• WHAT metrics are tracked to confirm success, ongoing optimization, and sustainability?
  • WHAT new metrics should be tracked aligned with individual performance?

How do we identify individual worker proficiency?

Forget turning to training analytics to confirm performance impact. We can measure participant satisfaction (Level 1): and knowledge transfer during the event (Level 2): but rarely do we have visibility of metrics that can confirm the degree to which behavior changed at the Point-of-Work (Level 3), or more importantly a hard-dollar financial contribution to the organization’s bottom line (Level 4).

I believe that if we desire performance optimization it should be at the most granular level – the individual worker. Can the Training team accomplish this? I would wager their resources are spread so thin already developing training courses their engagement is not on the table. Too granular! Too dynamic! Too immediate! Too out of scope!

What I am describing is the most daunting task for us to pursue – Mass Personalization. By definition, Mass Personalization is the act of creating highly personalized digital experiences for specific audiences based on a set of criteria (Google) Digging deeper the terminology is rooted on marketing to align needs to product capabilities. So what does that have to do with the Connected Worker? For our Connected Worker purposes we need better access to data in workflows by workflow and by individual worker in the workflow. If this is not a digital transformation, I would be gob-smacked.

…highly personalized digital experiences for specific audiences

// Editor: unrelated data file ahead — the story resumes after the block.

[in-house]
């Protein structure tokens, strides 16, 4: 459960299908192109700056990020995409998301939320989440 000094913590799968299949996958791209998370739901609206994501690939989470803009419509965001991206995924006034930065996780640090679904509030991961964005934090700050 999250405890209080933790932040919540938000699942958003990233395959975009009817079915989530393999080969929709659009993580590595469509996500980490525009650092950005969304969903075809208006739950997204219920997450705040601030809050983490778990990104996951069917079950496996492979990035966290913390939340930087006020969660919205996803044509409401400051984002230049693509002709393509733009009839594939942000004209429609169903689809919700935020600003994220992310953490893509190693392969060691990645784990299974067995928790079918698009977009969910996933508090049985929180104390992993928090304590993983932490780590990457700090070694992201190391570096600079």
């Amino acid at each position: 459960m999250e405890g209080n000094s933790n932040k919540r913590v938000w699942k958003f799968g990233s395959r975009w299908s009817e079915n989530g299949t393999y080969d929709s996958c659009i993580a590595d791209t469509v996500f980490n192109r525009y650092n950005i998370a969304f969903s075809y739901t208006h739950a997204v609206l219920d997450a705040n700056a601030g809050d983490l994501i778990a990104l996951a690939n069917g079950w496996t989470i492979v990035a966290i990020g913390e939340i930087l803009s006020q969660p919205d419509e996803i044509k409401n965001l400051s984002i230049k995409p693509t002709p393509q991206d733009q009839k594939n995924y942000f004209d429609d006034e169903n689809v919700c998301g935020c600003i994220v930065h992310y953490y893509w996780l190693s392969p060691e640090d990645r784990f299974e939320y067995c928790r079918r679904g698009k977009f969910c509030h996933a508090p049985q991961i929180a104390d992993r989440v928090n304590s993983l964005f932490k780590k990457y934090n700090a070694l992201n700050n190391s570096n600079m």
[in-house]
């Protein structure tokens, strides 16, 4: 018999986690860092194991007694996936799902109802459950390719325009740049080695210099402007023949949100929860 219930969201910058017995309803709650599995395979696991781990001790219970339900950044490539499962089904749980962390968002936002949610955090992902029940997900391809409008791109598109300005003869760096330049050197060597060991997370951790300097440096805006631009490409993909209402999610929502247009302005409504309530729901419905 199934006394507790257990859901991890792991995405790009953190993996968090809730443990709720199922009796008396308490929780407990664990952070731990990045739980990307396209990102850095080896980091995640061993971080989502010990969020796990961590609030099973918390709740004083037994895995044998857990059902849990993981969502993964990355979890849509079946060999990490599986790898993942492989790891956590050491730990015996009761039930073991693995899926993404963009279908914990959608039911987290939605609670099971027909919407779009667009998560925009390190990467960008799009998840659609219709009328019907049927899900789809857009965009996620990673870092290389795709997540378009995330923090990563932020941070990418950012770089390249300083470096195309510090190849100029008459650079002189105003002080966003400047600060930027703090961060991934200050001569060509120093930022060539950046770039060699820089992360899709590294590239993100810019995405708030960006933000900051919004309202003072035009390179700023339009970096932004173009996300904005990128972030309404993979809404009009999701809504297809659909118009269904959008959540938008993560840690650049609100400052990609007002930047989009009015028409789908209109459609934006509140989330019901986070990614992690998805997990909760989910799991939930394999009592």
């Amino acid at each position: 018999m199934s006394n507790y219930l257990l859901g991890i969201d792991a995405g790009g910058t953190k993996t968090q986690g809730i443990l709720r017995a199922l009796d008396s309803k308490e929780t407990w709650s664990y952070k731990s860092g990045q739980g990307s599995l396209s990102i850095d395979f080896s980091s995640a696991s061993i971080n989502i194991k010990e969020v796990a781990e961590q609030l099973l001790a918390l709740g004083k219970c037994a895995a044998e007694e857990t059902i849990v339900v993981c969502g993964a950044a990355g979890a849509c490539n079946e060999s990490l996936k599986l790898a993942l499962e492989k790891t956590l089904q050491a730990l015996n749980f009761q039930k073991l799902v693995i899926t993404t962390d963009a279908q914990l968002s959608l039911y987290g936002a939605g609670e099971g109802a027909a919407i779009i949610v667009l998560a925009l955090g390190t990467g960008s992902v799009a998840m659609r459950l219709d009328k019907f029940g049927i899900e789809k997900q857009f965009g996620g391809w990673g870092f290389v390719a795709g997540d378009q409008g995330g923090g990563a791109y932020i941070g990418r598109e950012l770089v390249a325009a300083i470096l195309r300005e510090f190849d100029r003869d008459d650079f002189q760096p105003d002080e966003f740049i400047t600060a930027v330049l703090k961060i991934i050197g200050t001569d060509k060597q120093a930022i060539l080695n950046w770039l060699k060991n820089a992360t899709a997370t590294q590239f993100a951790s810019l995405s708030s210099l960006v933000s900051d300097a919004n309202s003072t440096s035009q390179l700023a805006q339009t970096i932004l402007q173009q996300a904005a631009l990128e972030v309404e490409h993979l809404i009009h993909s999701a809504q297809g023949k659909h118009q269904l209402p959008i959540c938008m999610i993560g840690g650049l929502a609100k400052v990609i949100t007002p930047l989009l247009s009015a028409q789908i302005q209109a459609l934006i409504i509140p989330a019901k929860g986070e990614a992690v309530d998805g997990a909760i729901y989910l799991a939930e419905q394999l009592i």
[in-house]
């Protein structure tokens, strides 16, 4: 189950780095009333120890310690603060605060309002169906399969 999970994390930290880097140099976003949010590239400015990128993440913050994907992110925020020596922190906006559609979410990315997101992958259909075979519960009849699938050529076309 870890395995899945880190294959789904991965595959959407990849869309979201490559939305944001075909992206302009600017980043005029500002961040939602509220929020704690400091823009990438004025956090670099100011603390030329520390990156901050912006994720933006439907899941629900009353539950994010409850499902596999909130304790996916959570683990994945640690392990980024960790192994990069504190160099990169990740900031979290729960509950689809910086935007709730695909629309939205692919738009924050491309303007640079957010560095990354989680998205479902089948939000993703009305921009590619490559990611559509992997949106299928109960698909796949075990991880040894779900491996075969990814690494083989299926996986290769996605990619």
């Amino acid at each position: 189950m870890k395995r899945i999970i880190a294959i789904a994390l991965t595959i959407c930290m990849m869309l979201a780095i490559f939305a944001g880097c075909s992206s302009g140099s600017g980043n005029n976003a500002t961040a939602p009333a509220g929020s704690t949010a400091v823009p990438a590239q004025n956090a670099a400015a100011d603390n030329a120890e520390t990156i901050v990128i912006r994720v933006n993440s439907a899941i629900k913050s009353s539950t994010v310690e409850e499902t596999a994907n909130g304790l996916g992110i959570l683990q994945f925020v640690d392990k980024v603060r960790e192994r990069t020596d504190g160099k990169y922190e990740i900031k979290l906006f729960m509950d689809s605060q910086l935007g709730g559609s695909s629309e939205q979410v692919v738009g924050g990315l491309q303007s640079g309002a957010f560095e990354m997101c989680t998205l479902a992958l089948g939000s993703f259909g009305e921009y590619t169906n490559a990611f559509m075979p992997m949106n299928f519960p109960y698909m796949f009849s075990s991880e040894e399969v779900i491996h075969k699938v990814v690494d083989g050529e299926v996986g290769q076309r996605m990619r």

Are these not granular support resources designed for specific worker roles?
…based on a set of criteria

Are these not measurable performance expectations and actual results?

Concentrating on the set of criteria, we can see a need for performance success or failure at both the workflow/process level and the individual worker level. That dictates there are new analytics needed to gain this visibility. We not only need to know on an individual worker basis but need visibility of performance at task-level for evidence of success or failure if we hope to address Connected Work performance optimization.

Identifying what metrics to track at that level can come from a PWA. The challenge surfaces when we consider the volume of new data-points and how to track them in such a way as to extract meaningful and actionable interventions at an individual Connected Worker level. We are after Workforce Intelligence where we seek personal performance data that tracks not only performance results but personal skill growth, efficiency, and potential skill gaps within the workflow.

The magnitude of what a worker must do to be successful sets up a huge on-boarding challenge and an extended learning curve when our industries have neither to give with the Great Resignation. The urgency is upon us, and the solutions must converge with work to reduce on-boarding time by moving into the workflow and learning while doing.

Why not take the magnitude of task and role level support and enable Co-Botics, a term by Brent Kedzierski, CLO of HumanWRKS, where humans learn to work with/from machines in the workflow. I quote Russ Fadel, CEO and Co-Founder with Dave Landreth, Head of Customer Strategy of Augmentir in the webinar when they shared data confirming onboarding reductions by as much as 80% with a 21% boost in productivity. The secret sauce for me was the injection of artificial intelligence (AI) into the mix. I cannot fathom how to optimize the analytic tsunami we would unleash without AI to learn which Connected Workers are doing well; which ones are not…and WHY. Who among us in L&D would not want access to that level of targeted performance detail?

It is an exciting time to be in this business. Co-Botics? Who woulda thunk it? Well, somebody did, and I am guessing we have a whole lot of catching up to do if we want to avoid contributing to the metric of 85% digital transformations failing. We have a date with destiny to collaborate with systems and the critical analytics if we take the time to assess the workflows and processes at Point-of-Work on the front end.

Thanks for reading! As always, I welcome your sharing, comments, and questions as they surface.

Take good care!


Gary G. Wise

Workforce Performance Advocate, Coach, Speaker
(317) 437-2555
Web: Living In Learning